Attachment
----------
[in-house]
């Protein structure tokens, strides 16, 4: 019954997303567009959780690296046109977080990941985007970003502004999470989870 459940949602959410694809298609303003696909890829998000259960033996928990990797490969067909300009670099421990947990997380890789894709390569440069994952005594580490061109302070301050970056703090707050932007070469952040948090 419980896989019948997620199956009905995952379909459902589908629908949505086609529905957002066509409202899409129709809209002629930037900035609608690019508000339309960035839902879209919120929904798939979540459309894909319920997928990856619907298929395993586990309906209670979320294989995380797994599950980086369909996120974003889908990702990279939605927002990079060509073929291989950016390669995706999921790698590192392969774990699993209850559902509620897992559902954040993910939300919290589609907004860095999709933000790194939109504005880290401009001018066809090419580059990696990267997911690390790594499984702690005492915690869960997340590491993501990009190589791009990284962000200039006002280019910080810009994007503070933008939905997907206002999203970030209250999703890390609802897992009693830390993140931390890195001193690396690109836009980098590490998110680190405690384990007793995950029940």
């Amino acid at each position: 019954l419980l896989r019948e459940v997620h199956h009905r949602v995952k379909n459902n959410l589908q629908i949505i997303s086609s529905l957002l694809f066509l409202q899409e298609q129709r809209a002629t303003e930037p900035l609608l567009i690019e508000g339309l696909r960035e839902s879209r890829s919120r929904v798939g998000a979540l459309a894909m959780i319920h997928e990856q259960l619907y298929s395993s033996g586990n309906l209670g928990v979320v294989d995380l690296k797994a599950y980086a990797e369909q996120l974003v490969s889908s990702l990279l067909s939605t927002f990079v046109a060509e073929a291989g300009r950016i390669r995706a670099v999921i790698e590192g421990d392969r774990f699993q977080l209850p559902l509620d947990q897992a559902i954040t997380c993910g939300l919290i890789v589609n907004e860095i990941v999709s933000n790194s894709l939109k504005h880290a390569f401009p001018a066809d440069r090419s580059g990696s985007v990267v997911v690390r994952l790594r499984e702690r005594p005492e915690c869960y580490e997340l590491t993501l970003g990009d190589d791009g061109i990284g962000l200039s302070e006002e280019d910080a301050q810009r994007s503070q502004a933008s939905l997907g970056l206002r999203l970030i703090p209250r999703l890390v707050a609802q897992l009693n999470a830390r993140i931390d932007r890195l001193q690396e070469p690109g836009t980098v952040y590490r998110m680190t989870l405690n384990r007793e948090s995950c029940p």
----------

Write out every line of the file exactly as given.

[in-house]
């Protein structure tokens, strides 16, 4: 019954997303567009959780690296046109977080990941985007970003502004999470989870 459940949602959410694809298609303003696909890829998000259960033996928990990797490969067909300009670099421990947990997380890789894709390569440069994952005594580490061109302070301050970056703090707050932007070469952040948090 419980896989019948997620199956009905995952379909459902589908629908949505086609529905957002066509409202899409129709809209002629930037900035609608690019508000339309960035839902879209919120929904798939979540459309894909319920997928990856619907298929395993586990309906209670979320294989995380797994599950980086369909996120974003889908990702990279939605927002990079060509073929291989950016390669995706999921790698590192392969774990699993209850559902509620897992559902954040993910939300919290589609907004860095999709933000790194939109504005880290401009001018066809090419580059990696990267997911690390790594499984702690005492915690869960997340590491993501990009190589791009990284962000200039006002280019910080810009994007503070933008939905997907206002999203970030209250999703890390609802897992009693830390993140931390890195001193690396690109836009980098590490998110680190405690384990007793995950029940």
């Amino acid at each position: 019954l419980l896989r019948e459940v997620h199956h009905r949602v995952k379909n459902n959410l589908q629908i949505i997303s086609s529905l957002l694809f066509l409202q899409e298609q129709r809209a002629t303003e930037p900035l609608l567009i690019e508000g339309l696909r960035e839902s879209r890829s919120r929904v798939g998000a979540l459309a894909m959780i319920h997928e990856q259960l619907y298929s395993s033996g586990n309906l209670g928990v979320v294989d995380l690296k797994a599950y980086a990797e369909q996120l974003v490969s889908s990702l990279l067909s939605t927002f990079v046109a060509e073929a291989g300009r950016i390669r995706a670099v999921i790698e590192g421990d392969r774990f699993q977080l209850p559902l509620d947990q897992a559902i954040t997380c993910g939300l919290i890789v589609n907004e860095i990941v999709s933000n790194s894709l939109k504005h880290a390569f401009p001018a066809d440069r090419s580059g990696s985007v990267v997911v690390r994952l790594r499984e702690r005594p005492e915690c869960y580490e997340l590491t993501l970003g990009d190589d791009g061109i990284g962000l200039s302070e006002e280019d910080a301050q810009r994007s503070q502004a933008s939905l997907g970056l206002r999203l970030i703090p209250r999703l890390v707050a609802q897992l009693n999470a830390r993140i931390d932007r890195l001193q690396e070469p690109g836009t980098v952040y590490r998110m680190t989870l405690n384990r007793e948090s995950c029940p």